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January 6, 2009

Bush Plan Eliminated Obstacle to Gaza Assault


by Gareth Porter

Until mid-2007, there was a serious political obstacle to a massive conventional war by Israel against Hamas in Gaza: the fact that Hamas had won free and fair elections for the Palestinian parliament and was still the leading faction in a fully legitimate government.

But the George W. Bush administration helped Israel eliminate that obstacle by deliberately provoking Hamas to seize power in Gaza. That plan was aimed at getting Palestinian President Mahmoud Abbas to dissolve the democratically elected Hamas government – something Bush had tried unsuccessfully to do for many months.

Hamas won 56 percent of the seats in the Palestinian parliament in the January 2006 elections, and the following month, the Palestinian Legislative Council voted for a new government under Hamas Prime Minister Ismail Haniyeh. The Bush administration immediately began to use its control over the "Quartet" (the U.S., European Union, United Nations, and Russia) to try to reverse the results of the election.

The Quartet responded to the Hamas victory by demanding that Hamas renounce all armed resistance to Israel and even "disarm" before a political solution was reached. That was in effect a demand that Israel be allowed to use its military and economic controls over the West Bank and Gaza to impose its own unilateral solution on the Palestinians.

Meanwhile, the Bush administration and the Europeans cut off all financing for the Palestinian government, while Israel refused to hand over to the Palestinian authorities the VAT and customs duties it collected on behalf of the Palestinians under the Paris Protocol signed with the PLO as part of the Oslo Accords.

When Abbas continued to resist U.S. demands for an end to the elected government, both Secretary of State Condoleezza Rice and Israeli Foreign Minister Tzipi Livni told him at the United Nations in September 2006 that they would not accept a Palestinian government with Hamas participation.

Then Rice was dispatched to Ramallah in early October 2006 to tighten the screws on the Palestinian president. She demanded a commitment from Abbas to dissolve the Haniyeh government within two weeks, then accepted his promise to do so within four weeks, according to a later U.S. State Department memorandum published in Vanity Fair magazine.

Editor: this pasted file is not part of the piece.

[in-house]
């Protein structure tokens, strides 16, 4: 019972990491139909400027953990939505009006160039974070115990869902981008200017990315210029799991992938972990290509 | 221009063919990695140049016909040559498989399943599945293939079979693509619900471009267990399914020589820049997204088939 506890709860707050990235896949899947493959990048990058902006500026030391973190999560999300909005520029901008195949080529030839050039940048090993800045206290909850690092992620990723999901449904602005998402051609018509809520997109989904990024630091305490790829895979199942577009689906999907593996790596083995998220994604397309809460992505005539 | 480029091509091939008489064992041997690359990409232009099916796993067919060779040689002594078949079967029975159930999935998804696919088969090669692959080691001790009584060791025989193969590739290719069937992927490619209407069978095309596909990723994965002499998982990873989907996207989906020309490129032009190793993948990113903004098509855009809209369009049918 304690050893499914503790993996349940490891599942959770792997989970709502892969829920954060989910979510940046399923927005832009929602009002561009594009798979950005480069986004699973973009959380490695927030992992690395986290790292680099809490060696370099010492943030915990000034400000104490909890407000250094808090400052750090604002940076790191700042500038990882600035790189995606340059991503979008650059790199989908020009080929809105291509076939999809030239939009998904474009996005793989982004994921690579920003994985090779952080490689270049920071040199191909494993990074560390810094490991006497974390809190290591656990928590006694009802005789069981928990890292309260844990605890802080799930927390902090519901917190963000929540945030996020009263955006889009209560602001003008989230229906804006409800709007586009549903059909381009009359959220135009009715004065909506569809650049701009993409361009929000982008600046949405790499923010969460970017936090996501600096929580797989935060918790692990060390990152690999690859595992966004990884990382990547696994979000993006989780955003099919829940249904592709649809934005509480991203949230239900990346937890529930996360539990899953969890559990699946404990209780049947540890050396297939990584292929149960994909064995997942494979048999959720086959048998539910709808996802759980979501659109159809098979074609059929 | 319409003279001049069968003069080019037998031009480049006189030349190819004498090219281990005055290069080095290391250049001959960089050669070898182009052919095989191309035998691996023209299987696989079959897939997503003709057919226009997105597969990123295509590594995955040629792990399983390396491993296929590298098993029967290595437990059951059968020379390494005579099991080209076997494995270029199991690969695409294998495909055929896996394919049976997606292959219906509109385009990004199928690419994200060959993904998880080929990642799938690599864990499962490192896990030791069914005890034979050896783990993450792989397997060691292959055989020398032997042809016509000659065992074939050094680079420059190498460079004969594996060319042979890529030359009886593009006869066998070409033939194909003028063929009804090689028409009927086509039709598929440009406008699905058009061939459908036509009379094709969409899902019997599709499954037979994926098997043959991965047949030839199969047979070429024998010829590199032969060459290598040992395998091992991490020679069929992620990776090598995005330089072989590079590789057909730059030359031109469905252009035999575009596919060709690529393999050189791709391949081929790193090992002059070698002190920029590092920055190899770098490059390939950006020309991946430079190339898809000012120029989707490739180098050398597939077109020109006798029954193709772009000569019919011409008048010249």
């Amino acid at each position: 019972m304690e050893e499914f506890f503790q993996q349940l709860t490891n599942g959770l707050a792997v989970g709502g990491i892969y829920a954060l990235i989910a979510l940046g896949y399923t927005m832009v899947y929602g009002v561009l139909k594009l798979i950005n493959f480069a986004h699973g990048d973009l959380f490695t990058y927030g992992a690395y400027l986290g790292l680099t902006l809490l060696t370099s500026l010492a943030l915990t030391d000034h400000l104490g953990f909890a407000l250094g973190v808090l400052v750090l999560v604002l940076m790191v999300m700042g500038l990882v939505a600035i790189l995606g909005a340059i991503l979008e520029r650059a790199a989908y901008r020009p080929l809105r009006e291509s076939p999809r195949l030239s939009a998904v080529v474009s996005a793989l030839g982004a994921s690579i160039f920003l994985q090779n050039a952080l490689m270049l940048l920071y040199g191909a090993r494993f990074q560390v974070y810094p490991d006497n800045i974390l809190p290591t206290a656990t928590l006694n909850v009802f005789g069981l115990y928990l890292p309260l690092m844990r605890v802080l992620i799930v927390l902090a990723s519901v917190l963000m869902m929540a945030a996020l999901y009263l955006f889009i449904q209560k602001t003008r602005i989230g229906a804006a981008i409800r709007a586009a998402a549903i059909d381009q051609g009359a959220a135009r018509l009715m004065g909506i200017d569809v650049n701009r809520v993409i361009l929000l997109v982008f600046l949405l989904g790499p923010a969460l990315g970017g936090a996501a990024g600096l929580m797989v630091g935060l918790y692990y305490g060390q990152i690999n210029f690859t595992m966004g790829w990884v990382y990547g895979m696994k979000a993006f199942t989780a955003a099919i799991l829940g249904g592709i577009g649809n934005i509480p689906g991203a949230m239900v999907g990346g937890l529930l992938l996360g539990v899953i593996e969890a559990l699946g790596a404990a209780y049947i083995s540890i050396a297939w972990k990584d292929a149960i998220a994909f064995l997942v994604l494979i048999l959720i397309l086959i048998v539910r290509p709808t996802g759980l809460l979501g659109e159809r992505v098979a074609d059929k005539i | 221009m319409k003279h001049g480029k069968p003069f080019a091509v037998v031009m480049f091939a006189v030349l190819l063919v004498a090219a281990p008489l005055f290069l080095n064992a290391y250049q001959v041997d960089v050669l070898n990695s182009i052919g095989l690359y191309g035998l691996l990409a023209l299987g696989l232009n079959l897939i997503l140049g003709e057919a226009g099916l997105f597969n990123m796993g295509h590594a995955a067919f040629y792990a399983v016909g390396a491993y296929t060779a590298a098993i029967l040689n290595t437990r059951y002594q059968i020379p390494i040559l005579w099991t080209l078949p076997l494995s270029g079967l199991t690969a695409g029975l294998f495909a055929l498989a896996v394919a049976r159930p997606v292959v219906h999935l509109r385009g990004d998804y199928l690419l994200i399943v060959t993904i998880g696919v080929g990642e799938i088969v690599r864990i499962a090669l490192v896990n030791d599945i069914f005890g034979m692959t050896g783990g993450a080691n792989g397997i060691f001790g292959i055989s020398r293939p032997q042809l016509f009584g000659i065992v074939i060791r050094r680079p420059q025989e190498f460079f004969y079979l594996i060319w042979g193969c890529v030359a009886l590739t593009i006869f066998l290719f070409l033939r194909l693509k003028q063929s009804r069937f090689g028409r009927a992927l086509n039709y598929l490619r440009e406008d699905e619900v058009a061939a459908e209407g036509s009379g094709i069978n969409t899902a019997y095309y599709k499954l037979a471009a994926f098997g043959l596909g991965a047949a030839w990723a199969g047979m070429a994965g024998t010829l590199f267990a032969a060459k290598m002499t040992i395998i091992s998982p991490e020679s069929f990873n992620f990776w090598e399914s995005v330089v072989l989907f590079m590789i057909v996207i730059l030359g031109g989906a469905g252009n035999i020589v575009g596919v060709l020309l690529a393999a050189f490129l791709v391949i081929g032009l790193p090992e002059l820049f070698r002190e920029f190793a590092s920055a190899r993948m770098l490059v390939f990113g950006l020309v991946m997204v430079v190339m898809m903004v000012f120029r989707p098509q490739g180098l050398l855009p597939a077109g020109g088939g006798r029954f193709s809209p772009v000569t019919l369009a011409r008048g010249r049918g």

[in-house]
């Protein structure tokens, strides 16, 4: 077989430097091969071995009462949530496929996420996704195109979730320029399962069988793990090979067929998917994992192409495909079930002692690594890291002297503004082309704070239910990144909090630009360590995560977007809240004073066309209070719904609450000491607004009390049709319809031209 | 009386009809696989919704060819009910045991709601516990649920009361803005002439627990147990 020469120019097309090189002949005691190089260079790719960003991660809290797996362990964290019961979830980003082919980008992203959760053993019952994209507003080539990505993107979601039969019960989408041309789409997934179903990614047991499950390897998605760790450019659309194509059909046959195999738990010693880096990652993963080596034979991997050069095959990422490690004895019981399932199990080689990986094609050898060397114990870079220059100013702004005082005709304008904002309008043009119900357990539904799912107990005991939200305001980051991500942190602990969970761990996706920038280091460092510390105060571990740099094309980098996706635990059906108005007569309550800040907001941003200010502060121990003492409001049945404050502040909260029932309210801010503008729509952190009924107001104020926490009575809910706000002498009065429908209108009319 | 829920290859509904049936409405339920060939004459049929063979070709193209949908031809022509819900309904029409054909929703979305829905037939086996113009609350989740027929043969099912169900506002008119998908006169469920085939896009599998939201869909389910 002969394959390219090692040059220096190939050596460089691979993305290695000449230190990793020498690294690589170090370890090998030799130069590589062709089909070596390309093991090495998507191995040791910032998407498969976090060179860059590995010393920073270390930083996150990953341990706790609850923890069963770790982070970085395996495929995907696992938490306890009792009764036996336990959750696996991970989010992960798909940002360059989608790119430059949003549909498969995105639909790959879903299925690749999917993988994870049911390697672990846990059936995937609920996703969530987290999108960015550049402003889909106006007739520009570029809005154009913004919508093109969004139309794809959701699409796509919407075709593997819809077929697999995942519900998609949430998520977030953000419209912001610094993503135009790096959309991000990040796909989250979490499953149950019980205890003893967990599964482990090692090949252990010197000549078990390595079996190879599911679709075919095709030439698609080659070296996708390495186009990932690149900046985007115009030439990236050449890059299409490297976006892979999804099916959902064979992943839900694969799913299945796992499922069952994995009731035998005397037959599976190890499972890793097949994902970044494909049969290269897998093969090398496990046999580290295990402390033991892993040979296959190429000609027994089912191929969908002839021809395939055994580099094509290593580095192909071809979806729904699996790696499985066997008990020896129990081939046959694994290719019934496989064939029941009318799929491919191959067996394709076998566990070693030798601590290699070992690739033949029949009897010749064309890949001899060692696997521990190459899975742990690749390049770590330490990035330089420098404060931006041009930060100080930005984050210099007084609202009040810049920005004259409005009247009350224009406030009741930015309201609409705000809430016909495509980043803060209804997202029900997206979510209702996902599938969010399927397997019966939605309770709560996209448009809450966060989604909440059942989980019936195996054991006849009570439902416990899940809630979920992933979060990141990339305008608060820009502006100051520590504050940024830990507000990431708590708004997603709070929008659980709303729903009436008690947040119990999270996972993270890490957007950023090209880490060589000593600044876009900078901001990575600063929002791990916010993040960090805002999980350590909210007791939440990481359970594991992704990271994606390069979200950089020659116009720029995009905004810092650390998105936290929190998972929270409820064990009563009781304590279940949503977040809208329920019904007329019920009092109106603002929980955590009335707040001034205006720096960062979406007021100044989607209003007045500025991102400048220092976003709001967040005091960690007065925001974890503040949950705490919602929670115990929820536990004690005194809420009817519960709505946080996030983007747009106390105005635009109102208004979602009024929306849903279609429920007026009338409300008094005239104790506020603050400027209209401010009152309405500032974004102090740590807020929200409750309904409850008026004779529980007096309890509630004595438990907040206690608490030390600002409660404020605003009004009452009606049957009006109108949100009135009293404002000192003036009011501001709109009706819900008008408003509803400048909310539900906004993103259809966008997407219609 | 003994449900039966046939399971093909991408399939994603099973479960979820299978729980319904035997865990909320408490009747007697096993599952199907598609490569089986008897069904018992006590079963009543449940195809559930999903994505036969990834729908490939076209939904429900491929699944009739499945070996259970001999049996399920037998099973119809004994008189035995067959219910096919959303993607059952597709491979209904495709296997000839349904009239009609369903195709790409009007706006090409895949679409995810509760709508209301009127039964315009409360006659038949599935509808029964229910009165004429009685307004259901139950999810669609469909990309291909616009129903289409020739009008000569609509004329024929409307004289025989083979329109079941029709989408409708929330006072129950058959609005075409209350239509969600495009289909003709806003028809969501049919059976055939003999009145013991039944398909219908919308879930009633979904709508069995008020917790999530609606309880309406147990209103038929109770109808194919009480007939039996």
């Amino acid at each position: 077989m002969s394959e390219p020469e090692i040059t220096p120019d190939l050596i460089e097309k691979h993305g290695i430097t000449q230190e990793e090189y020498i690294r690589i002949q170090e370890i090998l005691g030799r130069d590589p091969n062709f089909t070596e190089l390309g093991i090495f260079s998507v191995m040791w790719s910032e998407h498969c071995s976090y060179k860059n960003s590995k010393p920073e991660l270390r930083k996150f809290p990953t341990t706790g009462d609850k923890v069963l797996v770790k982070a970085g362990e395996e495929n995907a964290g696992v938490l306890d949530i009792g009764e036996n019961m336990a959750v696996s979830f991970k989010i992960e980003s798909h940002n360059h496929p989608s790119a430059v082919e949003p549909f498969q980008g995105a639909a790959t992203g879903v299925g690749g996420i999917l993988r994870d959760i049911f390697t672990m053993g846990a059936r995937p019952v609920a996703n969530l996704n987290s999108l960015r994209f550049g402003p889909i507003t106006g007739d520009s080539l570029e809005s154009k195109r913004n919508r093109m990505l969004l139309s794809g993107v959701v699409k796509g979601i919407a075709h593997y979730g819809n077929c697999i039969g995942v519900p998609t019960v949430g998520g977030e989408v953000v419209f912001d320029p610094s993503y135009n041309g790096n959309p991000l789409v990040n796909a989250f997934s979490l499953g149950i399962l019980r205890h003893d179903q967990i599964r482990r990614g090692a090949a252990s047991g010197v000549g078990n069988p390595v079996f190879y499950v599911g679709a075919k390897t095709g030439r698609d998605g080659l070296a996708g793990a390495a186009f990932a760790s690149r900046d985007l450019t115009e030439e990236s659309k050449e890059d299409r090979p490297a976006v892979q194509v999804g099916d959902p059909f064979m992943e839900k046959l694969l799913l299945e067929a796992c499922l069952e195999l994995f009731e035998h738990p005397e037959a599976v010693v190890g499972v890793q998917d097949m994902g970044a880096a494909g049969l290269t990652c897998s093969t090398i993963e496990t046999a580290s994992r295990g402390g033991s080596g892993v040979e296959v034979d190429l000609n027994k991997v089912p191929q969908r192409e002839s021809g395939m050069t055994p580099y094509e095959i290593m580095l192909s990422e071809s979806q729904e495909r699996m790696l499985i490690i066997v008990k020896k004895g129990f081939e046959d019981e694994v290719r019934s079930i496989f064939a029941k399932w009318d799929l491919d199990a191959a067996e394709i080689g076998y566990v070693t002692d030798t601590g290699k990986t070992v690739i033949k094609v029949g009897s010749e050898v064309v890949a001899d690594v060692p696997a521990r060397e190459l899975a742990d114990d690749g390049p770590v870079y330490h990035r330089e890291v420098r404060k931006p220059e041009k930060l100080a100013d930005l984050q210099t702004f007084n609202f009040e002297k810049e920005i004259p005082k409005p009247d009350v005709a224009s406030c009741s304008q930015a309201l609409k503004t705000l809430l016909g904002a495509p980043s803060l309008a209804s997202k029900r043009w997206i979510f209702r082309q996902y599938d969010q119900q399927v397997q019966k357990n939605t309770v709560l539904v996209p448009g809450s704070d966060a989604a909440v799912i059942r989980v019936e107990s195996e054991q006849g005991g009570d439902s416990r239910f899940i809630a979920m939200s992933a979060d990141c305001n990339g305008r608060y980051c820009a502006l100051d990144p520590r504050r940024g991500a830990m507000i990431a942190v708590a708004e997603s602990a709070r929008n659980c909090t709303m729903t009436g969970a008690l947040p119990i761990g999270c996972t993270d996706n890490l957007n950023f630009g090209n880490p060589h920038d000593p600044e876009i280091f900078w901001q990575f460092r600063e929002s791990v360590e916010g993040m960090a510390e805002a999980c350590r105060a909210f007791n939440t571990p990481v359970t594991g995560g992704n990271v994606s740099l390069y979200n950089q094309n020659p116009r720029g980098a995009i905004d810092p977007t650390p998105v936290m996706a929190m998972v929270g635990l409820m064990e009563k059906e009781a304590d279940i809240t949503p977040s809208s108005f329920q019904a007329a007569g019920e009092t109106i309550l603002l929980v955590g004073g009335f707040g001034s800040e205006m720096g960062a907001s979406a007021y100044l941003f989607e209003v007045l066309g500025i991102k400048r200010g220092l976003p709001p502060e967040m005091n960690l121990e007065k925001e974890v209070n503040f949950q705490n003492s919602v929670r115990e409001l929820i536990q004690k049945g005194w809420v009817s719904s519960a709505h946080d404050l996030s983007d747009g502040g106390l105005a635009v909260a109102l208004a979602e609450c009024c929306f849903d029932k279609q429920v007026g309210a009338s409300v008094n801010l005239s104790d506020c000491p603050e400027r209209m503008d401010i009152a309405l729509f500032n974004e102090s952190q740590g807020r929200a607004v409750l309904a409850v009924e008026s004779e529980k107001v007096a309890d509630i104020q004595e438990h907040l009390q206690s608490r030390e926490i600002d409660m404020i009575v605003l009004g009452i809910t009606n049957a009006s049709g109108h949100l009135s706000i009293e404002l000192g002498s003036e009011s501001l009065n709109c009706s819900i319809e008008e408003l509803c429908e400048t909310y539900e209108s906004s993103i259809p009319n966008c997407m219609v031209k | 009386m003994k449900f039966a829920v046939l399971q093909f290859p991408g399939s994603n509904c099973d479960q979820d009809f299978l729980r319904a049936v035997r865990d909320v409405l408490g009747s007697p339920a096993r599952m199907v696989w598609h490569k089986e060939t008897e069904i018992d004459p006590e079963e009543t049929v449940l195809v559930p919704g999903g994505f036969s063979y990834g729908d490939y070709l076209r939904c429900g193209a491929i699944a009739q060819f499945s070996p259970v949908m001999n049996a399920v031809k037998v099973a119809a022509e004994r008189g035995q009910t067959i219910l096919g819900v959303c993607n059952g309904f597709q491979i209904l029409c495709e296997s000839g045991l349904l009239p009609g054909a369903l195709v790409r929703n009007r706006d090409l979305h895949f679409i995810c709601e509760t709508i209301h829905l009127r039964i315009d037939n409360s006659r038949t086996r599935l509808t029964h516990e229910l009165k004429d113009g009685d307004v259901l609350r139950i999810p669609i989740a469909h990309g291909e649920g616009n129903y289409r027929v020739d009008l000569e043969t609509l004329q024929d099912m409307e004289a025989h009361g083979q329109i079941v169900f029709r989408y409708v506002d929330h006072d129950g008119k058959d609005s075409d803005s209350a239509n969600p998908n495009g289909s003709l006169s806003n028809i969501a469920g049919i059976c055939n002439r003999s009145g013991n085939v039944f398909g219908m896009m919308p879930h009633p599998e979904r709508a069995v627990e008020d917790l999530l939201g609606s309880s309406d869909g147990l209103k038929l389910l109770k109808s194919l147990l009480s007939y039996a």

There was one problem, however, with the U.S. demand: under Article 45 of the Palestinian Authority's "Basic Law," Abbas could fire the prime minister, but he could not appoint a new one who did not represent the majority party in the Palestinian Legislative Council.

Abbas failed to act on the dissolution promise, so the Bush administration gave him a memo demanding that Hamas be given a "clear choice, with a clear deadline" to accept or reject "a new government that meets the Quartet principles." The memo, published in part last January in Vanity Fair, said that if Hamas refused that demand, "you should make clear your intention to declare a state of emergency and form an emergency government explicitly committed to that platform."

It further demanded that Abbas "strengthen his team" by bringing in "credible figures of strong standing in the international community." That was a reference to the longtime director of Fatah's paramilitary forces, Muhammad Dahlan, who had long been regarded as the candidate of the Bush administration and its allies. In April 2003, Yasser Arafat had been under pressure from British Prime Minister Tony Blair and Egyptian President Hosni Mubarak to name Dahlan as head of Palestinian security.

In late 2006, Rice got Egypt, Saudi Arabia, and the United Arab Emirates to agree to provide covert military training and money to equip a major increase in Dahlan's militia.

But there was another element of the Bush administration plan. It encouraged Dahlan to carry out attacks against the Hamas security and political infrastructure in Gaza, which were well-known to be far stronger than that of Abbas' Fatah faction. In a later interview with Vanity Fair, Dahlan admitted that he had carried out "very clever warfare" against Hamas in Gaza for many months.